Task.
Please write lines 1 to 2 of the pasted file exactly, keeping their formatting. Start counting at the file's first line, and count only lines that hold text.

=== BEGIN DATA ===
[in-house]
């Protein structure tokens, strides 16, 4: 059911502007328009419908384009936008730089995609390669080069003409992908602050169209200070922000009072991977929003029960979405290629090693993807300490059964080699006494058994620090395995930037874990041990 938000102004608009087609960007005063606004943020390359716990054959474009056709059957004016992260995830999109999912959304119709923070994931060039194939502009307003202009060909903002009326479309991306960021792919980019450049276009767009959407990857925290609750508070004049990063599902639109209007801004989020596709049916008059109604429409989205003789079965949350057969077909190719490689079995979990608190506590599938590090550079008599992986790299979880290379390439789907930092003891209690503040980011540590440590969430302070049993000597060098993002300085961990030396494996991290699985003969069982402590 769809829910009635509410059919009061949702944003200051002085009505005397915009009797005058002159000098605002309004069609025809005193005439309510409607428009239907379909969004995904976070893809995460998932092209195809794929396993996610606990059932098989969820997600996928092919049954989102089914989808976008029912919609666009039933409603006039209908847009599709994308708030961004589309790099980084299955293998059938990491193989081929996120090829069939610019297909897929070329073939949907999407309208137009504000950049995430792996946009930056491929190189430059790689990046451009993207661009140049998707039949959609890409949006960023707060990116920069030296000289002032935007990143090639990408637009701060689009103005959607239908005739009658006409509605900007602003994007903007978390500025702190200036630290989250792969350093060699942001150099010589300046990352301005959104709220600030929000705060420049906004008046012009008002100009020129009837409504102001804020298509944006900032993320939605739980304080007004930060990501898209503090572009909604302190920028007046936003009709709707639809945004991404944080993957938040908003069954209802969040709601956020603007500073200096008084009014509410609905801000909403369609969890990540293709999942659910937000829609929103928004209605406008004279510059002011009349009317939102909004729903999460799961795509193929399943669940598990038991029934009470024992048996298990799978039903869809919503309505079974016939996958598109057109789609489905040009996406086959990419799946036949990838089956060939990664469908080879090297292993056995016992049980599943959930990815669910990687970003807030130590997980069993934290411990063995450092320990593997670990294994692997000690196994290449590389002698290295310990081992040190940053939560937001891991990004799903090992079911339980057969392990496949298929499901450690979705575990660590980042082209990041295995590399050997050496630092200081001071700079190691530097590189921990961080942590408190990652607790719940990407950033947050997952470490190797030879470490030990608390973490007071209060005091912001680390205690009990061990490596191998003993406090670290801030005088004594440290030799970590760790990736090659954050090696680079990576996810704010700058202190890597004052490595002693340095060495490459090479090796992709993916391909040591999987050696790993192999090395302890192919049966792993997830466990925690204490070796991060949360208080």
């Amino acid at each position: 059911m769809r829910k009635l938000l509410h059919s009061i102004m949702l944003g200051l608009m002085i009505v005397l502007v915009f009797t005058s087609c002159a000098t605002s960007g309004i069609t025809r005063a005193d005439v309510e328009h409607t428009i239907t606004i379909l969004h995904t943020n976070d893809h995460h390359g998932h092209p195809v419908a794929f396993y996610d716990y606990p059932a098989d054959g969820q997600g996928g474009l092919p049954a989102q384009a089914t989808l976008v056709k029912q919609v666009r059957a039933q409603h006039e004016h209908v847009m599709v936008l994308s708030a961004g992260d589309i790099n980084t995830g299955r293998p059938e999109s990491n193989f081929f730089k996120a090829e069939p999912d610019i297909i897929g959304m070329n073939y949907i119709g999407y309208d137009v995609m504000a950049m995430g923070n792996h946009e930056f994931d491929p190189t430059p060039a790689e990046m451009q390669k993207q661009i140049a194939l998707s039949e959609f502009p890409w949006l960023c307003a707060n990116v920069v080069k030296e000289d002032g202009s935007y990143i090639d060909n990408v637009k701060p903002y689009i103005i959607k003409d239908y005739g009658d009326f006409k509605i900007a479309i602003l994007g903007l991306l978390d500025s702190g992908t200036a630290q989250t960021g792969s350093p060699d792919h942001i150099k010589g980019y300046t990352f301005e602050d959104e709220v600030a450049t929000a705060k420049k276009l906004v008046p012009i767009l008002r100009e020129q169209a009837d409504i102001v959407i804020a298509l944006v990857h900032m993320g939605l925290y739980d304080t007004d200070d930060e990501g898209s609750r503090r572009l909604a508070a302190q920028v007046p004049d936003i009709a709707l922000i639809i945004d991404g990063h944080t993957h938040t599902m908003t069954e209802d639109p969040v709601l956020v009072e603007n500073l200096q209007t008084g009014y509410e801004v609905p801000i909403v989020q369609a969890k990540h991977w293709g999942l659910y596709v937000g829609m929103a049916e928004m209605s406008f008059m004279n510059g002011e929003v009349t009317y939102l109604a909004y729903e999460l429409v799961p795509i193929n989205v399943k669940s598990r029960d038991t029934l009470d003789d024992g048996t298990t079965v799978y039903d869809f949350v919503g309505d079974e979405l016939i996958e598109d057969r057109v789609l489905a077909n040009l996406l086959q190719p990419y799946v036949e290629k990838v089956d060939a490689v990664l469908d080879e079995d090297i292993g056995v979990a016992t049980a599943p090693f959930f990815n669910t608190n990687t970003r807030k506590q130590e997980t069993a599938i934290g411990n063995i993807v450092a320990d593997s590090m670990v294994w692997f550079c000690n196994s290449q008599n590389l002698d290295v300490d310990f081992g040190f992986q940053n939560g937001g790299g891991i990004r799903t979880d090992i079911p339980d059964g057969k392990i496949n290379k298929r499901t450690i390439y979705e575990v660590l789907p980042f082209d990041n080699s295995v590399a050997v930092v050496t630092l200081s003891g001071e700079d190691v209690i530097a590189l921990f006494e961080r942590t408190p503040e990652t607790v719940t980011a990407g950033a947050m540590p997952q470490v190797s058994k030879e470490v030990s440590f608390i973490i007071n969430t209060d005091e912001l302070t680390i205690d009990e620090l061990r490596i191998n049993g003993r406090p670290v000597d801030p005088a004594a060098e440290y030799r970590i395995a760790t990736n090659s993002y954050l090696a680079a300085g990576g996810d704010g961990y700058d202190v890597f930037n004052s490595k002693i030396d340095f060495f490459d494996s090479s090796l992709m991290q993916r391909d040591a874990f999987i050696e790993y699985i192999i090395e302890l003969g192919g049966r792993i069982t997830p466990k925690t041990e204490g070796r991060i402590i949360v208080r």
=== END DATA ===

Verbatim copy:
[in-house]
């Protein structure tokens, strides 16, 4: 059911502007328009419908384009936008730089995609390669080069003409992908602050169209200070922000009072991977929003029960979405290629090693993807300490059964080699006494058994620090395995930037874990041990 938000102004608009087609960007005063606004943020390359716990054959474009056709059957004016992260995830999109999912959304119709923070994931060039194939502009307003202009060909903002009326479309991306960021792919980019450049276009767009959407990857925290609750508070004049990063599902639109209007801004989020596709049916008059109604429409989205003789079965949350057969077909190719490689079995979990608190506590599938590090550079008599992986790299979880290379390439789907930092003891209690503040980011540590440590969430302070049993000597060098993002300085961990030396494996991290699985003969069982402590 769809829910009635509410059919009061949702944003200051002085009505005397915009009797005058002159000098605002309004069609025809005193005439309510409607428009239907379909969004995904976070893809995460998932092209195809794929396993996610606990059932098989969820997600996928092919049954989102089914989808976008029912919609666009039933409603006039209908847009599709994308708030961004589309790099980084299955293998059938990491193989081929996120090829069939610019297909897929070329073939949907999407309208137009504000950049995430792996946009930056491929190189430059790689990046451009993207661009140049998707039949959609890409949006960023707060990116920069030296000289002032935007990143090639990408637009701060689009103005959607239908005739009658006409509605900007602003994007903007978390500025702190200036630290989250792969350093060699942001150099010589300046990352301005959104709220600030929000705060420049906004008046012009008002100009020129009837409504102001804020298509944006900032993320939605739980304080007004930060990501898209503090572009909604302190920028007046936003009709709707639809945004991404944080993957938040908003069954209802969040709601956020603007500073200096008084009014509410609905801000909403369609969890990540293709999942659910937000829609929103928004209605406008004279510059002011009349009317939102909004729903999460799961795509193929399943669940598990038991029934009470024992048996298990799978039903869809919503309505079974016939996958598109057109789609489905040009996406086959990419799946036949990838089956060939990664469908080879090297292993056995016992049980599943959930990815669910990687970003807030130590997980069993934290411990063995450092320990593997670990294994692997000690196994290449590389002698290295310990081992040190940053939560937001891991990004799903090992079911339980057969392990496949298929499901450690979705575990660590980042082209990041295995590399050997050496630092200081001071700079190691530097590189921990961080942590408190990652607790719940990407950033947050997952470490190797030879470490030990608390973490007071209060005091912001680390205690009990061990490596191998003993406090670290801030005088004594440290030799970590760790990736090659954050090696680079990576996810704010700058202190890597004052490595002693340095060495490459090479090796992709993916391909040591999987050696790993192999090395302890192919049966792993997830466990925690204490070796991060949360208080």